Sleep is one if not the most important physiological functions (excluding respiration and cardiac function) of the human body. It is the time the body needs to repair, heal, and replenish itself so you feel rested and rejuvenated the next day. Inadequate sleep inhibits our body’s time and ability to fully repair the wear and tear that has occurred during the previous day. With chronic inadequate sleep the affects begins to accumulate and the body’s physiology begins to alter which leads to problems. Some of the problems include: high blood pressure, heart failure, stroke, obesity, depression, mood disorders, and mental impairment.

  • It’s not just sleep quantity, but sleep quality that is important. You can increase your sleep quality by exercising, avoiding light stimulation before bed from a television, Smartphone, iPad; avoid stimulants like coffee or tea (caffeine) in the evening, managing stress (working fewer hours, meditation), and improving your diet. Even simple things like not drinking too much just before bed can eliminate the need to get up to pee in the middle of the night.

Sleep stimulates the release of serotonin. Serotonin is a hormone that regulates mood, appetite, and sleep. Research has demonstrated that pain perception can be either increased or decreased 10-fold depending in part on serotonin levels. Melatonin, a hormone that helps us fall asleep follows a circadian rhythm – it’s meant to be low in the morning and highest in the evening (unless you are on night shifts). Serotonin has the inverse pattern – high in the morning and low in the evening. Light stimulates the release of serotonin and inhibits the release of melatonin. So it is important to get lots of natural light in the morning to increase our serotonin levels which helps us wake up and get going. By contrast in the evening (a few hours before bed) we want to decrease the amount of light we are exposed to, as we want to stimulate the release of melatonin and inhibit serotonin. This means dimming your lights if you can, or turning off the main lights and turning on a lamp or two.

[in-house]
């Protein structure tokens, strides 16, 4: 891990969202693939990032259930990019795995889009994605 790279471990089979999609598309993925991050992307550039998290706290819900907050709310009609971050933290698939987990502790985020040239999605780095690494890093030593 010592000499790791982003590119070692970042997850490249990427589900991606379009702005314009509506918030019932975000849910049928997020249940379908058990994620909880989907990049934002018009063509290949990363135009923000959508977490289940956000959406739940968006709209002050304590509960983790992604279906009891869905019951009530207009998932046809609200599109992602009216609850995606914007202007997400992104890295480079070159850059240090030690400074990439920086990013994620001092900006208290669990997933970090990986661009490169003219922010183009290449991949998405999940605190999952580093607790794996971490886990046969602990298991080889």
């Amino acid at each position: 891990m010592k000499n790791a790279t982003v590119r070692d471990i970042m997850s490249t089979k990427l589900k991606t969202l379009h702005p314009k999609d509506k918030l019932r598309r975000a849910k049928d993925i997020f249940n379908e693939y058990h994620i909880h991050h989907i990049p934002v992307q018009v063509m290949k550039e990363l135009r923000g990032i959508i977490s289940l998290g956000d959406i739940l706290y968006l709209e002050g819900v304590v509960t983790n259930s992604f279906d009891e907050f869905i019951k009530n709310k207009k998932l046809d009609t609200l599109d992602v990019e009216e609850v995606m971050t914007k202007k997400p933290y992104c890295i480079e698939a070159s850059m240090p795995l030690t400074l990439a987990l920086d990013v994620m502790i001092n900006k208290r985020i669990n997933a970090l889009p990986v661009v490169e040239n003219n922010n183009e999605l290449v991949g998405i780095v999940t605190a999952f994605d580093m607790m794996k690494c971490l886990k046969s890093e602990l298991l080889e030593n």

Sleep is a healing and reparative time for the body’s cells. If you do not get adequate amount of sleep your body does not have enough time to repair the wear and tear that you have accumulated throughout the day. If this process continues the damage begins to accumulate until it reaches a point were something has to give. Unfortunately, this can lead to metabolic, psychological, or physical issues in the body which can manifest in a myriad of ways.

Here are some interesting facts about sleep:

The average Australian adult sleep 8 hours per night, and changes position an average of 13 times during this period. If you fall asleep in less than five minutes you are considered to be sleep deprived. Normally it should take between 10 -15 minutes to fall asleep.

Staying awake for seventeen straight hours results in a decrease in motor performance equivalent to someone with a blood alcohol-level of 0.05%.

If you take sleeping tablets such as barbiturates they essentially knock you out which can suppress REM sleep, and if taken longer term can be harmful.Drinking alcohol may help you fall asleep, however, it will be a light sleep and you won’t dream as much.

A new baby typically causes their parents between 400-750 hours of lost sleep in the first year. Unfortunately, there is no easy solution for this problem or than getting a relative to baby sit for a night to at least get one night of restorative sleep.

Inadequate sleep can lead to obesity. Sleep deprivation leads to disruption of hormones that control appetite and metabolism. In the 1960s adult American was getting 8.5 hours of sleep per night, which has since dropped to just under 7 hours in 2008. Obesity concomitantly rose from 13% in 1960 to 34% in 2008.

Sleep helps the brain recall newly learned things. A study by Fenn found that sleep facilitates the recovery and subsequent retention of material learned throughout the day. So sleep can in effect make you smarter.

The take home message here is: sleep is very important! Just because you can function on 4 hours of sleep doesn’t mean you should. Conversely, you should be thinking what amount of sleep will optimise my cognitive, social, physiological functions and well-being?


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